One of the most consequential questions of the 2024 U.S. presidential election has now been turned over to the Supreme Court.
The fundamental issue being litigated involves whether former U.S. president Donald Trump will be brought to trial before Americans vote in the general election next November.
This was the essence of a historic court filing Monday, the latest step in an escalating cat-and-mouse contest between Trump and prosecutors.
Special counsel Jack Smith urged the high court to intervene pre-emptively and decide on the merits of a Trump complaint that could delay a key case. Without immediate action, Smith said, the dispute could drag into the next Supreme Court term, and remain unresolved before the election.
It involves the first Trump case scheduled for trial next year, a four-count indictment involving Trump’s behaviour before the Jan. 6 attack at the U.S. Capitol.
“The (prosecution) recognizes that this is an extraordinary request. This is an extraordinary case,” Smith’s team wrote in its filing.
Late Monday, the Supreme Court announced it had agreed to expedite consideration of Smith’s request. It ordered Trump’s lawyers to respond by Dec. 20.
What’s unstated in Smith’s filing: Trump is currently the frontrunner according to 2024 election polls, and if there’s one case that’s likely to derail his campaign, it’s this one.
But this one is supposed to happen early in the election calendar — on March 4, before Republicans finish nominating their candidate, and well before the general election.
Prosecution tries turbocharging appeals process
Unless the March 4 case is also delayed.
Trump is claiming that he enjoys immunity from prosecution for events that occurred while he was president.
A criminal court ruled that wasn’t the case: “(Trump’s) four-year service as Commander in Chief did not bestow on him the divine right of kings to evade … criminal accountability,” D.C. District Court Judge Tanya Chutkan ruled on Dec. 1.
Then last week, Trump’s lawyers served notice that he would appeal. They also argued that this automatically suspended the process for the case scheduled to go to trial March 4: “A stay of all further proceedings is mandatory and automatic,” said their Dec. 7 filing.
Now, Smith is essentially attempting to turbocharge the process — to skip past the U.S. Court of Appeals and go straight to the Supreme Court.
His filing Monday alludes to the broader political context.
“It is of paramount public importance” that the matter be resolved as “expeditiously as possible” in order to grant a fair and speedy trial, says the document.
“A Hail Mary,” is how Trump referred to the move in a statement released Monday night. He called it a desperate act by a prosecutor obsessed with convicting him, and likened it to a prosecution worthy of a “Banana Republic.
Legal experts predicted months ago that this case would go to the Supreme Court. Those predictions are now coming to fruition.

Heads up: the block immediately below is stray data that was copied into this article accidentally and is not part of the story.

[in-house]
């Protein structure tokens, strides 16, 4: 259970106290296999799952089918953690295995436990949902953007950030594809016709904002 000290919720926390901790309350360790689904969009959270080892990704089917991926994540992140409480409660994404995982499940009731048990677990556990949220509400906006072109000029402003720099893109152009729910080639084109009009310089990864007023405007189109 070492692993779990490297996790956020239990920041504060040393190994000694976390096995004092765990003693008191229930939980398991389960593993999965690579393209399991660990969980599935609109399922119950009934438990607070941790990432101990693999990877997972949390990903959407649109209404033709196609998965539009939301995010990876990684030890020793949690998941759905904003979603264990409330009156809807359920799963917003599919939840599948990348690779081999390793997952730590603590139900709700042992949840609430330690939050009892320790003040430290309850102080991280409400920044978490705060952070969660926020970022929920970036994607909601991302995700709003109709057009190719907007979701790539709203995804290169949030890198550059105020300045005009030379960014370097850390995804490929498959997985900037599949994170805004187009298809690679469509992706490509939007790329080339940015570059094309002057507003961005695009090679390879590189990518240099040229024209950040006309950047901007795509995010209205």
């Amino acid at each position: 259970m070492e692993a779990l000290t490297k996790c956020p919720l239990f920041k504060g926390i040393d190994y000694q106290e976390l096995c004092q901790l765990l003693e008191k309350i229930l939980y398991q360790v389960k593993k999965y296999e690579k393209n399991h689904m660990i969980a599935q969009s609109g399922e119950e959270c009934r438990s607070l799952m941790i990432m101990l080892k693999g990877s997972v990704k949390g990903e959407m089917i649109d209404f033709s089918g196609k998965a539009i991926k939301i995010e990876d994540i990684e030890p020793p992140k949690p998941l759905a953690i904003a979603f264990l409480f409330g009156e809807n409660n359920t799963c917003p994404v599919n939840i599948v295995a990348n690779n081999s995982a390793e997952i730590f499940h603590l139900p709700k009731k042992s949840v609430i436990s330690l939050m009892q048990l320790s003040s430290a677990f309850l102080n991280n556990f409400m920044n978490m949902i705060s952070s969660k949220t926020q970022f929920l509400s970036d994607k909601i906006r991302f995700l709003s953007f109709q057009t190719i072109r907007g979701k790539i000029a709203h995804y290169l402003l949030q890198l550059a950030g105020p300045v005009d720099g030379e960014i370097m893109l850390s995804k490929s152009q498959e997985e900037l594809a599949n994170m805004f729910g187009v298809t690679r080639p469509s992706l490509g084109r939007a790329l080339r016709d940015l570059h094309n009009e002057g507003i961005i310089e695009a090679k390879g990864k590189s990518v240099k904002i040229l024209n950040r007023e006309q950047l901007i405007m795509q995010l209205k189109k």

Presidential immunity at heart of legal dispute
More recently, a pair of legal analysts had predicted in a Dec. 4 blog post that the biggest battle in this case would involve the pace of the appeals process.
On the surface, they said, things look bad for Trump.
In a post for the Lawfare blog, analysts Quinta Jurecic and Benjamin Wittes not only pointed to Chutkan’s ruling, but identified a related ruling in a related civil case, where the U.S. Court of Appeals sided against Trump.
The appeals court dismissed Trump’s expansive claims of presidential immunity from prosecution, concluding this immunity did not cover election-related activities.
The unanimous verdict was rendered by three judges appointed by three different presidents, including one appointed by Trump.
The legal analysts said the U.S. Supreme Court tends to respect such unanimous decisions from the appeals court in D.C.
“The already-bleak prospect (of) Trump avoiding a federal trial early in the new year got a little bleaker,” they wrote.
Now, back to the reason these trials are making headlines around the world: The potential they might have to affect an American presidential election.
Trump is posting better survey numbers than at any point in his career: he’s leading in the vast majority of general election polls against U.S. President Joe Biden, including some crushing numbers in recent swing-state polls.
He is free to run for president. In fact, the U.S. Constitution would even allow someone to run for president from a jail cell after being found guilty.
Trump has said that if he were re-elected, he would have the power to pardon himself and cancel any investigations, although he added he would rather not.
Yet a guilty verdict could reset the electoral math.
Now, the Supreme Court is being asked to ensure a trial in time for that.